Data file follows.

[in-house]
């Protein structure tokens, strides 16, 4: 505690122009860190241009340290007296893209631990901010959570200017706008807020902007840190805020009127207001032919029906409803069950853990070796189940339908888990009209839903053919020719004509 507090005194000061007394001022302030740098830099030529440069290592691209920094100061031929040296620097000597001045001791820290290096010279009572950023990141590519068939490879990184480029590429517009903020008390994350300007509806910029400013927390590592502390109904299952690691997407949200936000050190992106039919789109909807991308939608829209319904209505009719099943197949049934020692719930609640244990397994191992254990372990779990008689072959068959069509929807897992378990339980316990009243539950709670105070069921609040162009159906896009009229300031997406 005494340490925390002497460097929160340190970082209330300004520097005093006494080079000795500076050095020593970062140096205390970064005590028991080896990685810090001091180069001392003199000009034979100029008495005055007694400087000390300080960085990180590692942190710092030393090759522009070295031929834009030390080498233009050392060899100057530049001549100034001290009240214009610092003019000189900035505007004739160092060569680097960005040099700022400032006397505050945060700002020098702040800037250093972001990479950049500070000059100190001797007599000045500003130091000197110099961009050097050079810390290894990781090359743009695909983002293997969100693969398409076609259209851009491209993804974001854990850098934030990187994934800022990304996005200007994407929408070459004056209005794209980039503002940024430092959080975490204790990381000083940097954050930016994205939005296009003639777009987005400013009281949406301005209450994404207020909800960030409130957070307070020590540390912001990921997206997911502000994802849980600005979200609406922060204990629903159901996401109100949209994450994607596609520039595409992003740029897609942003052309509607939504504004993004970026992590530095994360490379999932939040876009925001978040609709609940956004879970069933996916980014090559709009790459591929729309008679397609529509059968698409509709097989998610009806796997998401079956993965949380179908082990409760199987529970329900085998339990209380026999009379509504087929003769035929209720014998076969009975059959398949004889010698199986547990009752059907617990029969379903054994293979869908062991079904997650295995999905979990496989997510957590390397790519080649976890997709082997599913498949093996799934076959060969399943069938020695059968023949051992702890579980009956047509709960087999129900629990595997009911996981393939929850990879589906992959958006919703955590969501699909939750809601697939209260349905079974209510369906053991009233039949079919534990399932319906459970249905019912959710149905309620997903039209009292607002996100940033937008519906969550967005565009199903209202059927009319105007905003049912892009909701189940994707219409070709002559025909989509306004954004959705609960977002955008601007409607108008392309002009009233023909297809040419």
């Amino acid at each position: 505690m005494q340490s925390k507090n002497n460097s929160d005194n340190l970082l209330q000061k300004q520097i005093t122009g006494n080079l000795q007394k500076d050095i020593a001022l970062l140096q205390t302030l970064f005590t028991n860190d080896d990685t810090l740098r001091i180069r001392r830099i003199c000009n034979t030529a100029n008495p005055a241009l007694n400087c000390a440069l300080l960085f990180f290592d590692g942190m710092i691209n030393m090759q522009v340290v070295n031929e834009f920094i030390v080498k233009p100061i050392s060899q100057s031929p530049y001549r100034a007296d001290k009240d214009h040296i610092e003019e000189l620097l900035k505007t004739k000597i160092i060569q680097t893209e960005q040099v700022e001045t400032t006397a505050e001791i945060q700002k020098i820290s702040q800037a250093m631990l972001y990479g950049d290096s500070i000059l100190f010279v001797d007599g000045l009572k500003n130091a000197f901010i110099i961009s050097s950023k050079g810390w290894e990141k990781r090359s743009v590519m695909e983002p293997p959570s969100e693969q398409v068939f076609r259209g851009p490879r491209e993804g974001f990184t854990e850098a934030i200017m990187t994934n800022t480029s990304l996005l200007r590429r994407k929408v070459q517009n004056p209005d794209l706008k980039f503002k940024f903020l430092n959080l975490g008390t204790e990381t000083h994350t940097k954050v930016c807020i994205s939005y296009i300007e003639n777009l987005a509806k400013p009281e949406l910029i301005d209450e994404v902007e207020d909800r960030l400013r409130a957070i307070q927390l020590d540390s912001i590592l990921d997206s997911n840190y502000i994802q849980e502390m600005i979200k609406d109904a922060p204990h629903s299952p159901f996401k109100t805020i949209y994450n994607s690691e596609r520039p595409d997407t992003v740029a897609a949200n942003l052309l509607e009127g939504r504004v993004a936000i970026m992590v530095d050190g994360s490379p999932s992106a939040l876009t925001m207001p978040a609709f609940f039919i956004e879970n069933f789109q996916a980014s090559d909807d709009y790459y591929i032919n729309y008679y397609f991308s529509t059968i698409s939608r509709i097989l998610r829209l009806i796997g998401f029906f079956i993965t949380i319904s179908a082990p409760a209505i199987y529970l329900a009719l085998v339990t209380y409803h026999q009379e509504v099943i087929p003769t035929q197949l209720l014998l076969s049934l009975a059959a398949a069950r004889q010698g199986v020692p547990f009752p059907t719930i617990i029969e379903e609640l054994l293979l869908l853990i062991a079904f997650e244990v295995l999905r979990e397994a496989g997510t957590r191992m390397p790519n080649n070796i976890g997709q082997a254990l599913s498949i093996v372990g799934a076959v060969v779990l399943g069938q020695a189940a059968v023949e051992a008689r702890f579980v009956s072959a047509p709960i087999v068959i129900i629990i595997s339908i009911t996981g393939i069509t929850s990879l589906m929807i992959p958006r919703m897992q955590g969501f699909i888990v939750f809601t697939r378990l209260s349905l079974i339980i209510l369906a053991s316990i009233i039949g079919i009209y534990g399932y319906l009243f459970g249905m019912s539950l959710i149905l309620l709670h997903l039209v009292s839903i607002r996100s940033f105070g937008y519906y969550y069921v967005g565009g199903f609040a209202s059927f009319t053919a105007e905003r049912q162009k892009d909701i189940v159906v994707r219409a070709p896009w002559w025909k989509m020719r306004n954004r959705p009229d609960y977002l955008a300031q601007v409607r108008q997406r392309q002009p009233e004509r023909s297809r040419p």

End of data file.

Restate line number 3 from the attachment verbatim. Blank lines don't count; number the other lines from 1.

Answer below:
């Amino acid at each position: 505690m005494q340490s925390k507090n002497n460097s929160d005194n340190l970082l209330q000061k300004q520097i005093t122009g006494n080079l000795q007394k500076d050095i020593a001022l970062l140096q205390t302030l970064f005590t028991n860190d080896d990685t810090l740098r001091i180069r001392r830099i003199c000009n034979t030529a100029n008495p005055a241009l007694n400087c000390a440069l300080l960085f990180f290592d590692g942190m710092i691209n030393m090759q522009v340290v070295n031929e834009f920094i030390v080498k233009p100061i050392s060899q100057s031929p530049y001549r100034a007296d001290k009240d214009h040296i610092e003019e000189l620097l900035k505007t004739k000597i160092i060569q680097t893209e960005q040099v700022e001045t400032t006397a505050e001791i945060q700002k020098i820290s702040q800037a250093m631990l972001y990479g950049d290096s500070i000059l100190f010279v001797d007599g000045l009572k500003n130091a000197f901010i110099i961009s050097s950023k050079g810390w290894e990141k990781r090359s743009v590519m695909e983002p293997p959570s969100e693969q398409v068939f076609r259209g851009p490879r491209e993804g974001f990184t854990e850098a934030i200017m990187t994934n800022t480029s990304l996005l200007r590429r994407k929408v070459q517009n004056p209005d794209l706008k980039f503002k940024f903020l430092n959080l975490g008390t204790e990381t000083h994350t940097k954050v930016c807020i994205s939005y296009i300007e003639n777009l987005a509806k400013p009281e949406l910029i301005d209450e994404v902007e207020d909800r960030l400013r409130a957070i307070q927390l020590d540390s912001i590592l990921d997206s997911n840190y502000i994802q849980e502390m600005i979200k609406d109904a922060p204990h629903s299952p159901f996401k109100t805020i949209y994450n994607s690691e596609r520039p595409d997407t992003v740029a897609a949200n942003l052309l509607e009127g939504r504004v993004a936000i970026m992590v530095d050190g994360s490379p999932s992106a939040l876009t925001m207001p978040a609709f609940f039919i956004e879970n069933f789109q996916a980014s090559d909807d709009y790459y591929i032919n729309y008679y397609f991308s529509t059968i698409s939608r509709i097989l998610r829209l009806i796997g998401f029906f079956i993965t949380i319904s179908a082990p409760a209505i199987y529970l329900a009719l085998v339990t209380y409803h026999q009379e509504v099943i087929p003769t035929q197949l209720l014998l076969s049934l009975a059959a398949a069950r004889q010698g199986v020692p547990f009752p059907t719930i617990i029969e379903e609640l054994l293979l869908l853990i062991a079904f997650e244990v295995l999905r979990e397994a496989g997510t957590r191992m390397p790519n080649n070796i976890g997709q082997a254990l599913s498949i093996v372990g799934a076959v060969v779990l399943g069938q020695a189940a059968v023949e051992a008689r702890f579980v009956s072959a047509p709960i087999v068959i129900i629990i595997s339908i009911t996981g393939i069509t929850s990879l589906m929807i992959p958006r919703m897992q955590g969501f699909i888990v939750f809601t697939r378990l209260s349905l079974i339980i209510l369906a053991s316990i009233i039949g079919i009209y534990g399932y319906l009243f459970g249905m019912s539950l959710i149905l309620l709670h997903l039209v009292s839903i607002r996100s940033f105070g937008y519906y969550y069921v967005g565009g199903f609040a209202s059927f009319t053919a105007e905003r049912q162009k892009d909701i189940v159906v994707r219409a070709p896009w002559w025909k989509m020719r306004n954004r959705p009229d609960y977002l955008a300031q601007v409607r108008q997406r392309q002009p009233e004509r023909s297809r040419p």